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Supporting EVs not scrappage would slash NOx more effectively, says RAC Foundation

The analysis by the RAC Foundation finds that a scrappage scheme aimed at removing the dirtiest diesel cars from the roads would “have to be on a huge scale to have any significant effect”.

The Foundation’s report says that approximately 1.9 million diesel cars fall into the oldest, most polluting Euro standard categories: 1, 2 and 3. They account for some 17% of all diesel cars on the road and are responsible for 15% of total NOx emissions from diesel cars.

If a scrappage scheme was run along the same lines as that run in 2009/10, this would take 400,000 of the oldest diesel cars off the road at a cost of some £800m, split between the Government and vehicle manufacturers. Yet, replacing every one of these cars with a new zero-emission electric vehicle would only slash the annual NOx emissions by 5.5%, based on NOx emissions at the relevant Euro standard limit, or 3.2% when NOx emissions are considered to be at estimated real-world levels

This drops to 2,000 tonnes per annum (1.3% of the total) if the scrapped cars were replaced with the latest Euro 6 diesel models and driven the same distance as those scrapped.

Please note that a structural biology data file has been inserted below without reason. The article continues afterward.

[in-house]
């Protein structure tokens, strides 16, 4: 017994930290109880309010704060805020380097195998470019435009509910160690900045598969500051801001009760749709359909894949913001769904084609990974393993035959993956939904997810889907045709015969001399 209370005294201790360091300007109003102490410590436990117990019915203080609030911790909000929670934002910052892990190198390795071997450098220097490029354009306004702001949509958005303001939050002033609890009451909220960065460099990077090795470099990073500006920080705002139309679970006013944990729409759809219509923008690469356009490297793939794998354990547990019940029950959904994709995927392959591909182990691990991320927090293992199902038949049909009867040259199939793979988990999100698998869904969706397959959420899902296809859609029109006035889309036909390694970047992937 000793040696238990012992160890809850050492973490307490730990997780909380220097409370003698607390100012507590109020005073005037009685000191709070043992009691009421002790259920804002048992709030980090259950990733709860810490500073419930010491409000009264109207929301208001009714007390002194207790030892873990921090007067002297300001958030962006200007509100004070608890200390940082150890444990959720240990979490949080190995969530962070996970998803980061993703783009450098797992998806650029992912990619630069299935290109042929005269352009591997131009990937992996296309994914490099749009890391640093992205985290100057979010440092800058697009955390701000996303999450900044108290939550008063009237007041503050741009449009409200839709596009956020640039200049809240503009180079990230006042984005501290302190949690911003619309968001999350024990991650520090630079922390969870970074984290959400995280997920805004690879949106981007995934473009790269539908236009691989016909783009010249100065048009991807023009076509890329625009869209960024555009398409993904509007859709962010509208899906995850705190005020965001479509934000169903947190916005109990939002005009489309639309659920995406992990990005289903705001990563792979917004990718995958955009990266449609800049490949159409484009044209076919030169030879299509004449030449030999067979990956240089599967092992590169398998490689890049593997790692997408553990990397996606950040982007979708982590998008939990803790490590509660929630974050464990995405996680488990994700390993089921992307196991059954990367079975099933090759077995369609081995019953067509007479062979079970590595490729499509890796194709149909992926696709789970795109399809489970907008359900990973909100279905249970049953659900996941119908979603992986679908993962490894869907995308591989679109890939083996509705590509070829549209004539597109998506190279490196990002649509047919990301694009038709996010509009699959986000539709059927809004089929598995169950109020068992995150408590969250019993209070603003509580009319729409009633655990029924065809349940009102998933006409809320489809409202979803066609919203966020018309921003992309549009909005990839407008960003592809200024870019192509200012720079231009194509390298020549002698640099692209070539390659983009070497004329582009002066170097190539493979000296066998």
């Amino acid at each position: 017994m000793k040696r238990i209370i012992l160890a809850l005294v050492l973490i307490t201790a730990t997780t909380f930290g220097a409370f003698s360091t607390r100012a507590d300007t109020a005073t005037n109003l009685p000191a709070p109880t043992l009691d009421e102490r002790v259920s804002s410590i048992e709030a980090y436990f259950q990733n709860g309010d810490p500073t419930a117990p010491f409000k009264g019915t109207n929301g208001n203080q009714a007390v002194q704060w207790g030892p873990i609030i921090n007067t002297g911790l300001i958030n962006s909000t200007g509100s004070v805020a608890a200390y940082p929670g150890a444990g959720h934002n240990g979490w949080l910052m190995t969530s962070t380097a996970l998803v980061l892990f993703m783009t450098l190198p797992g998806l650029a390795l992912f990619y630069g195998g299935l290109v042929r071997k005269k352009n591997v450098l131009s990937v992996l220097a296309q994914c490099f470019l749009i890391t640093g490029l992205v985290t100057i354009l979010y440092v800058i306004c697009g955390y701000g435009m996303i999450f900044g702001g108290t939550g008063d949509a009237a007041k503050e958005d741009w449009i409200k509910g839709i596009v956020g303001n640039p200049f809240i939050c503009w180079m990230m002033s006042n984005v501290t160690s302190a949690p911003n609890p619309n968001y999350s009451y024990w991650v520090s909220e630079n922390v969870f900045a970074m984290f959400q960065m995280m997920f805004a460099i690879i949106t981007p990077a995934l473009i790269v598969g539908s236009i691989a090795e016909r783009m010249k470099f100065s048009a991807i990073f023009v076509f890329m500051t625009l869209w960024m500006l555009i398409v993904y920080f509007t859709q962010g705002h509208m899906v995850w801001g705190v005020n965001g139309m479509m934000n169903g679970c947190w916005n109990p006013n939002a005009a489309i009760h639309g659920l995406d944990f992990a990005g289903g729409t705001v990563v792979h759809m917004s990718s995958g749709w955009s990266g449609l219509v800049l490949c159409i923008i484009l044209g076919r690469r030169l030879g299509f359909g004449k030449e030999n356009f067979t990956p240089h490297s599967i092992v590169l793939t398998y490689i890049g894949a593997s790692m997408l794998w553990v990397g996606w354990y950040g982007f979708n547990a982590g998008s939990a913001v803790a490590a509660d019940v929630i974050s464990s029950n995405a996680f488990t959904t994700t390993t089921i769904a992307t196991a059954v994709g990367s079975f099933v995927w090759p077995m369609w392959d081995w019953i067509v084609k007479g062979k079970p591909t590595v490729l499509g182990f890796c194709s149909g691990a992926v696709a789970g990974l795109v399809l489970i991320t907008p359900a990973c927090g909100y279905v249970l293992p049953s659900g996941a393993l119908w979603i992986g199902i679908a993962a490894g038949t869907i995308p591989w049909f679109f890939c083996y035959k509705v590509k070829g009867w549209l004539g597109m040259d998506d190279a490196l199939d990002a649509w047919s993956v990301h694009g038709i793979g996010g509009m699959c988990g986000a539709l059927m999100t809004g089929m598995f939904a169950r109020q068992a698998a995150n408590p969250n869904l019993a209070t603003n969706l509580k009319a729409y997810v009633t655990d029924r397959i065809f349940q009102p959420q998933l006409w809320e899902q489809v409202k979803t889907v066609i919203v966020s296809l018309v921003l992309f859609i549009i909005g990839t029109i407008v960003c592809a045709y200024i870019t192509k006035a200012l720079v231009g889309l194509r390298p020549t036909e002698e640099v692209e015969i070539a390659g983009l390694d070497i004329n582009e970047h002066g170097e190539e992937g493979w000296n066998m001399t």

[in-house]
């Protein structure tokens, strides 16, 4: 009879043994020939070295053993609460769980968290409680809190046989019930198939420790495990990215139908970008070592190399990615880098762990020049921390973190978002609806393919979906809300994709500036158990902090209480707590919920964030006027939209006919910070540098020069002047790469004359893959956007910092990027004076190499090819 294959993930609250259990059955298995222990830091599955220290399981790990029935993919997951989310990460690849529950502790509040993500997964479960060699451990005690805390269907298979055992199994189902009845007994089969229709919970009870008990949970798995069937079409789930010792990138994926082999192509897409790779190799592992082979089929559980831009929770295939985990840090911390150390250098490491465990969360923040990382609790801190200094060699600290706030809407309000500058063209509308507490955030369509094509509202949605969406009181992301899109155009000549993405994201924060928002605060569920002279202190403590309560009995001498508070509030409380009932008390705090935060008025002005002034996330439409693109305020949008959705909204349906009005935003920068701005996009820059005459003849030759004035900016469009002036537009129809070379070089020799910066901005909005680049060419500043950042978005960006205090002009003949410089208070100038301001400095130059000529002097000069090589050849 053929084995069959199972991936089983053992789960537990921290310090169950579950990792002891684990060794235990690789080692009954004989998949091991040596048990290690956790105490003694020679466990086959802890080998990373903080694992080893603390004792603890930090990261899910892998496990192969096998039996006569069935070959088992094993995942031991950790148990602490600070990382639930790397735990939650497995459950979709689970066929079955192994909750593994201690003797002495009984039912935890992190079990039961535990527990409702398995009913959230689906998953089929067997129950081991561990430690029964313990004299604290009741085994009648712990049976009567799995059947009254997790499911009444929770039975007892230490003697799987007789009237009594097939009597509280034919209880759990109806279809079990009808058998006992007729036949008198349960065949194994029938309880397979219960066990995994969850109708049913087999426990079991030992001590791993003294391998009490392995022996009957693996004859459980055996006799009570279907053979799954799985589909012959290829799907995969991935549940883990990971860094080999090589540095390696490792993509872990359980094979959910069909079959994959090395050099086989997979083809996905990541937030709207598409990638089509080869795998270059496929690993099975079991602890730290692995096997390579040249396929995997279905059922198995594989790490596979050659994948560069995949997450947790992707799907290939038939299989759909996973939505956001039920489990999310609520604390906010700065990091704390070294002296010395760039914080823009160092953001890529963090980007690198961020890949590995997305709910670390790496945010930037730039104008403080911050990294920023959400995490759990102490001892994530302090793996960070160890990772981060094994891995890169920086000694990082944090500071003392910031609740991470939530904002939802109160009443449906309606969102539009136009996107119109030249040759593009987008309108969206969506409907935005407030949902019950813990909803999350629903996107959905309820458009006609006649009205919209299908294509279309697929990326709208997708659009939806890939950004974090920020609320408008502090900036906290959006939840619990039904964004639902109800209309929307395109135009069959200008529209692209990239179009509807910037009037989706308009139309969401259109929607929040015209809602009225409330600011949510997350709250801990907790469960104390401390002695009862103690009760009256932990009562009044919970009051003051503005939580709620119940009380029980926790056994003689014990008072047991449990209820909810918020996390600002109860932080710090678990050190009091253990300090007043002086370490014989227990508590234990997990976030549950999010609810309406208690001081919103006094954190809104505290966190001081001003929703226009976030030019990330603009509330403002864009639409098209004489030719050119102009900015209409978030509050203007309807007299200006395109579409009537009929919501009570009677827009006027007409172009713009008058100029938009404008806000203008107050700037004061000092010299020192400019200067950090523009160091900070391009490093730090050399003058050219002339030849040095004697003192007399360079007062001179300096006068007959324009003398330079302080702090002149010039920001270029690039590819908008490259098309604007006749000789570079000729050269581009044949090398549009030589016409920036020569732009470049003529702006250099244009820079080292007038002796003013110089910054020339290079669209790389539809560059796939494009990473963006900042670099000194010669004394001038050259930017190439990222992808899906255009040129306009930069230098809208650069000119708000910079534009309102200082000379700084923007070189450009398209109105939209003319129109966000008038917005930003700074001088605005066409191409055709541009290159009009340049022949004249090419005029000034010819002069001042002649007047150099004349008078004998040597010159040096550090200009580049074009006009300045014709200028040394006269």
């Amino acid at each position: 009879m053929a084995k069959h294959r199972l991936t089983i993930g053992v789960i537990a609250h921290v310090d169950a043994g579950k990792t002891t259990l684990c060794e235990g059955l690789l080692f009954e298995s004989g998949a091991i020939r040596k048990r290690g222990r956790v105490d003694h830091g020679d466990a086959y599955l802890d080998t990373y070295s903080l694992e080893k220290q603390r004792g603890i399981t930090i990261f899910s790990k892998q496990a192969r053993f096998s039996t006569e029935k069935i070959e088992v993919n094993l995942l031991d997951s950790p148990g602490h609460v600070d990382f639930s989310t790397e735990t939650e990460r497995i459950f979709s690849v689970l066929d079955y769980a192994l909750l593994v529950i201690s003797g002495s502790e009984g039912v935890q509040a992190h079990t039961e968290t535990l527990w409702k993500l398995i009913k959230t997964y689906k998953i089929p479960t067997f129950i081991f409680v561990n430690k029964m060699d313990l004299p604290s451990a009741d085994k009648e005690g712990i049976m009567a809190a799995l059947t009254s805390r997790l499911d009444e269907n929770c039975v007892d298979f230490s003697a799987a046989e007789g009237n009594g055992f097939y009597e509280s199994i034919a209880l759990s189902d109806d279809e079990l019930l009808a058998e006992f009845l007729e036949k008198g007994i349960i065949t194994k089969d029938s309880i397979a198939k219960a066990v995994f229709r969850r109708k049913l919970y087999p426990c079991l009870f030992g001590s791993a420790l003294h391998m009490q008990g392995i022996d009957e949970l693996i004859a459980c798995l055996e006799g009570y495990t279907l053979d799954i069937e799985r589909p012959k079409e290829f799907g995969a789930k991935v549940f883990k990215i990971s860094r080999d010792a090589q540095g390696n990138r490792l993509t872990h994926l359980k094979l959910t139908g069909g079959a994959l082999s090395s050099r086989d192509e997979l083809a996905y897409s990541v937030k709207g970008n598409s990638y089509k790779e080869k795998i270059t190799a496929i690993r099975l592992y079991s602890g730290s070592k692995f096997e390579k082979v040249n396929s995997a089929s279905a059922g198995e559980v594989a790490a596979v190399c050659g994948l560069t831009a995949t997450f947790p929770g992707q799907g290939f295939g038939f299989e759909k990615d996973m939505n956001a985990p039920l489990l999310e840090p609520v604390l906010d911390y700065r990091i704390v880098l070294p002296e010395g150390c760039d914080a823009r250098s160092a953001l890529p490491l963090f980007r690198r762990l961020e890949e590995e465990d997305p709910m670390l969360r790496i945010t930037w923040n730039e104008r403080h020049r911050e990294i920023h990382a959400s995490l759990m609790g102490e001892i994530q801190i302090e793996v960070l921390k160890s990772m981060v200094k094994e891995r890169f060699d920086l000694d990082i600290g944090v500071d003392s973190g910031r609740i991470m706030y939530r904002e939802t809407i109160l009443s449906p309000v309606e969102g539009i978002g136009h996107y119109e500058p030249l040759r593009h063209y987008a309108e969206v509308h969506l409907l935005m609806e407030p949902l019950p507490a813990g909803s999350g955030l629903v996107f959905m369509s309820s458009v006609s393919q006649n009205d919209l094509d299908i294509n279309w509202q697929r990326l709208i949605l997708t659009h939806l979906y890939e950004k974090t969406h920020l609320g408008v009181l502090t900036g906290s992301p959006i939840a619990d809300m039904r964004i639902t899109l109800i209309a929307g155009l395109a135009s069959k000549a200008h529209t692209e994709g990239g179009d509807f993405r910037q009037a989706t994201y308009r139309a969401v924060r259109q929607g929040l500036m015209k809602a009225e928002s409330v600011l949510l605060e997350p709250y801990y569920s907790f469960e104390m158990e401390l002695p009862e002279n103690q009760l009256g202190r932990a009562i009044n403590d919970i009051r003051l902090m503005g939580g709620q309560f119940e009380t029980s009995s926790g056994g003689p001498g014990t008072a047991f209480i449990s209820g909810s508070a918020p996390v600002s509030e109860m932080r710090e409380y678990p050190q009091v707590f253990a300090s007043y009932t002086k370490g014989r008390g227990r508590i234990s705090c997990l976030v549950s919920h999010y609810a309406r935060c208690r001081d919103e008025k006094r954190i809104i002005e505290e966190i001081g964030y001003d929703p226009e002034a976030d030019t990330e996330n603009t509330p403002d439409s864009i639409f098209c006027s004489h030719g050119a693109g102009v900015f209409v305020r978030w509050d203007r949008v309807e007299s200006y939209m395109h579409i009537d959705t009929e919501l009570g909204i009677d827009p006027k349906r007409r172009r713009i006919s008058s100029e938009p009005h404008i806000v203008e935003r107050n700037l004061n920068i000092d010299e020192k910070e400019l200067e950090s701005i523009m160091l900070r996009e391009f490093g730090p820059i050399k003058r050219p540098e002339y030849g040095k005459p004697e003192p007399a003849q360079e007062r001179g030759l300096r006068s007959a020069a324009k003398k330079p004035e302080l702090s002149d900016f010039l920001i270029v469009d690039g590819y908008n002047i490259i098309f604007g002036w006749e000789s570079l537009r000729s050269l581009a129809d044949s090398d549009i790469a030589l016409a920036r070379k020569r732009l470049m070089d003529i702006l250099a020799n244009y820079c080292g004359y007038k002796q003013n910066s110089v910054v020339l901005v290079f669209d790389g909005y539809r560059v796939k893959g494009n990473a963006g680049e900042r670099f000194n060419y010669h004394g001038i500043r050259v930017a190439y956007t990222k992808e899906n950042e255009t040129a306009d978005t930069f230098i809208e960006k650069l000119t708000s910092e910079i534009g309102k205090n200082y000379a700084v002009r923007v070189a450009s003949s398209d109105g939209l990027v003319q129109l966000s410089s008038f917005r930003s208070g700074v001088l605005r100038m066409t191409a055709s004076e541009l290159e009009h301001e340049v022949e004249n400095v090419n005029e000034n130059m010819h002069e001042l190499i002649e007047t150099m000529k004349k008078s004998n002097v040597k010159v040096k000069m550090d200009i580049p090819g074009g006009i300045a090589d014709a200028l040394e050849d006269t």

However there could be an annual increase of about 300 tonnes if the replacement Euro 6 diesels were driven as much as the other Euro 6 diesels being sold, with the mileages of all other vehicles remaining the same.

Steve Gooding, director of the RAC Foundation, said the money could be better spent on infrastructure to support electric cars: “There needs to be a big drive to get more people, and fleet buyers, to commit to ultra-green motoring and that means government subsidies must remain in place to close the price gap that still exists between vehicles powered by alternative fuels and those driven by fossil fuels.

“Already some manufacturers have warned that the still fragile electric car market could be killed off if subsidies are withdrawn too hastily. As the government has itself recognised in its plan for clean air zones, the most pressing issue is what to do about commercial vehicles. A major proportion of the emissions of NOx from road transport come from heavy duty vehicles such as lorries buses and taxis.”

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Natalie Middleton

Natalie has worked as a fleet journalist for nearly 20 years, previously as assistant editor on the former Company Car magazine before joining Fleet World in 2006. Prior to this, she worked on a range of B2B titles, including Insurance Age and Insurance Day.